A stool (feces) sample can provide doctors with valuable information about what's going on when a child has a problem in the stomach, intestines, or other part of the gastrointestinal (GI) system.
A stool culture helps the doctor determine if there's a bacterial infection in the intestines. A technician places small stool samples in sterile plastic dishes containing nutrients that encourage the growth of certain bacteria. The targeted bacteria will only grow if they're already present in the stool sample. If bacterial colonies form, the technician evaluates them using a microscope and chemical tests to identify the organism.
A doctor may request a stool culture to look for illness-causing bacteria such as:
On occasion some other illness-causing bacteria may be noted.
The stool culture might be ordered if your child has diarrhea for several days or has bloody diarrhea, especially if there's been an outbreak of foodborne illness in your community, your child has recently eaten undercooked meat or eggs or unpasteurized milk, or your child has recently traveled to certain places outside the United States.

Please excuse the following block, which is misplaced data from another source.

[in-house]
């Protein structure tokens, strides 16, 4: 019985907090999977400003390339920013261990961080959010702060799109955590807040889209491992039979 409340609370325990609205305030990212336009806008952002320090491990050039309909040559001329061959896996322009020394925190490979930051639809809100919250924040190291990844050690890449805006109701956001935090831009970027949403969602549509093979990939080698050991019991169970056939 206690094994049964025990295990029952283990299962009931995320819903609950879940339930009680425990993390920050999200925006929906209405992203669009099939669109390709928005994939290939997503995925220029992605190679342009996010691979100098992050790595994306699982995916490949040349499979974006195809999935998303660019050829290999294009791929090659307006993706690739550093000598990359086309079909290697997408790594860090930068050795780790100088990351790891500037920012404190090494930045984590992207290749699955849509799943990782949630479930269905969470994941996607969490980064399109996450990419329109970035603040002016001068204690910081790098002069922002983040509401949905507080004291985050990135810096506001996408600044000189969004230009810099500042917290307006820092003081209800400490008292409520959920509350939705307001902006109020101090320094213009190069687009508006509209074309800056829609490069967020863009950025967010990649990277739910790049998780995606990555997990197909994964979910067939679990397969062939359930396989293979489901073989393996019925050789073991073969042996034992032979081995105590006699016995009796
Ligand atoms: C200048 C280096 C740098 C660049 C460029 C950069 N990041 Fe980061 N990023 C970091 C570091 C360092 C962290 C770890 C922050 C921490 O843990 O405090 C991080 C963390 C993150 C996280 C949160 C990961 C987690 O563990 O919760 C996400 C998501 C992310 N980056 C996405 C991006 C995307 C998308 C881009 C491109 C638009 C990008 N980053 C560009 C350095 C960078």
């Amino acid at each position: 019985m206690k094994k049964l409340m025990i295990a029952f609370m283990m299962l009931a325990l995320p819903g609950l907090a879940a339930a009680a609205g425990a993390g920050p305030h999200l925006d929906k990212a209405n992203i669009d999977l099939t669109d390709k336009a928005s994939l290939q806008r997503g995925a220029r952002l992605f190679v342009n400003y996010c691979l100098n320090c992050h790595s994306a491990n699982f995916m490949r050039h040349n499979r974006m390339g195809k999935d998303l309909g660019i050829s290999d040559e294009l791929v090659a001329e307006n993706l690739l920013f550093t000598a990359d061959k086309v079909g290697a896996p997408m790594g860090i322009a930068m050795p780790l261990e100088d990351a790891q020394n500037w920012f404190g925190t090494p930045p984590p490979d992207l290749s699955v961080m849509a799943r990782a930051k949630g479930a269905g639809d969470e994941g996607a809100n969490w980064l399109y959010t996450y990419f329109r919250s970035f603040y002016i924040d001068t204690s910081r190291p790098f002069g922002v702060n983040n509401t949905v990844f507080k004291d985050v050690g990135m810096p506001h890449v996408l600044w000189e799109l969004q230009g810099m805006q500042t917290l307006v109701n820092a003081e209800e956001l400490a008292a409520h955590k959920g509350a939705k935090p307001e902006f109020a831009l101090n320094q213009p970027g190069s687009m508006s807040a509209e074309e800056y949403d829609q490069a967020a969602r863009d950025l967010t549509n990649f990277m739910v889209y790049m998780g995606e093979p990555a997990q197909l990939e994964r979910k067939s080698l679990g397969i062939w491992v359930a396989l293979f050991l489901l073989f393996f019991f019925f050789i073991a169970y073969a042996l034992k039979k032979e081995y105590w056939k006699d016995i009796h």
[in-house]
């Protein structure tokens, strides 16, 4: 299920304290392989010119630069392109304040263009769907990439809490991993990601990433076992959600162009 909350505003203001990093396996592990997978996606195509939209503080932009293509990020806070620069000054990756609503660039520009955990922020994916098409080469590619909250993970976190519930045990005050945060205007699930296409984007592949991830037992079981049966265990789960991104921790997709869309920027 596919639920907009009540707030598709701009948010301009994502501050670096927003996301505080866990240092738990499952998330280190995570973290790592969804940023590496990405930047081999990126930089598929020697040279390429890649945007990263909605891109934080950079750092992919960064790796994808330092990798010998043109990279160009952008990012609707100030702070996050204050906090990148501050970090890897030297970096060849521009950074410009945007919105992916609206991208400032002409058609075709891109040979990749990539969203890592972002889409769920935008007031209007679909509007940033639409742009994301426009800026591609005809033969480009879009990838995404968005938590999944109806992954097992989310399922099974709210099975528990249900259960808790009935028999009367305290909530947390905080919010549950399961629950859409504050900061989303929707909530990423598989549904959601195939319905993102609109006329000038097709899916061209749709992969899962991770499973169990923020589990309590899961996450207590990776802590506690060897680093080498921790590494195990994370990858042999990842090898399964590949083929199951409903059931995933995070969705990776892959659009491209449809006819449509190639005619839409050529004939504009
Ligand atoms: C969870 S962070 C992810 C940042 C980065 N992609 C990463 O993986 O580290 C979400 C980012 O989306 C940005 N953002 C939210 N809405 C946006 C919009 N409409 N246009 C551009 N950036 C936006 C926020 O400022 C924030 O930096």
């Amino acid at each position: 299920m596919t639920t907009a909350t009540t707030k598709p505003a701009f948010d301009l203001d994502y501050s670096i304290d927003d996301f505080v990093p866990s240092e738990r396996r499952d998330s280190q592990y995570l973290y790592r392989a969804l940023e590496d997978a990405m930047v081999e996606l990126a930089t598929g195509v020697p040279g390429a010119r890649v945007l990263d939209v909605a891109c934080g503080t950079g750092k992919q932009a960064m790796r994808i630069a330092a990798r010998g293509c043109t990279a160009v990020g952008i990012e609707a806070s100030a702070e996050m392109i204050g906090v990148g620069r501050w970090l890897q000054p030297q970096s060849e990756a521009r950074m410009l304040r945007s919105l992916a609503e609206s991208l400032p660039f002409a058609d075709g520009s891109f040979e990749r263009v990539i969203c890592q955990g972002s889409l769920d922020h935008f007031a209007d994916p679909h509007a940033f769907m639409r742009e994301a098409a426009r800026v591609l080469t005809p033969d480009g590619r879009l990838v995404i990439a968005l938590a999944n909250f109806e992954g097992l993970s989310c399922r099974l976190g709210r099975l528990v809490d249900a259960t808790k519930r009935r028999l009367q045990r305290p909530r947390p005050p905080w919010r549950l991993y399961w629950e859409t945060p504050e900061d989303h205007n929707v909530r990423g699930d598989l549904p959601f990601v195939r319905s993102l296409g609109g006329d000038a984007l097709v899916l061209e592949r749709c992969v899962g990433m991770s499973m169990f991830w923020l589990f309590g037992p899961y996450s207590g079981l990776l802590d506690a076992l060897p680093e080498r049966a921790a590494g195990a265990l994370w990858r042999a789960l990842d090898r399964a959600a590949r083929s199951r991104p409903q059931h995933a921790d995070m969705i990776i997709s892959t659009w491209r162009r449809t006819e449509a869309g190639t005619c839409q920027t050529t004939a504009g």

Unlike most other lab tests, a stool sample is usually collected by parents at home, not by health care professionals at a hospital or clinic. No special preparation is required, but tell your doctor if your child has recently taken antibiotics.
The doctor or hospital laboratory will usually provide written instructions on how to collect a stool sample. If instructions aren't provided, here are tips for collecting a stool sample from your child:
When the sample arrives at the laboratory, a technician smears stool samples on a growth-encouraging substance inside sterile plates. These plates are each kept at a temperature that ensures the quickest growth of targeted bacteria.
If no bacterial colonies form, the test is negative, meaning that there's no sign of a bacterial infection. But if bacterial colonies do form, the technician examines them under a microscope and may perform chemical tests to identify them more specifically.
In general, the result of the stool culture is reported within 24 to 48 hours.
No risks are associated with collecting stool samples.
Collecting a stool sample is painless. Tell your child that collecting the stool won't hurt, but it has to be done carefully. A child who's old enough might be able to collect the sample alone to avoid embarrassment. Tell your child how to do this properly.
If you have questions about the stool culture, speak with your doctor.
Reviewed by: Steven Dowshen, MD
Date reviewed: September 2011
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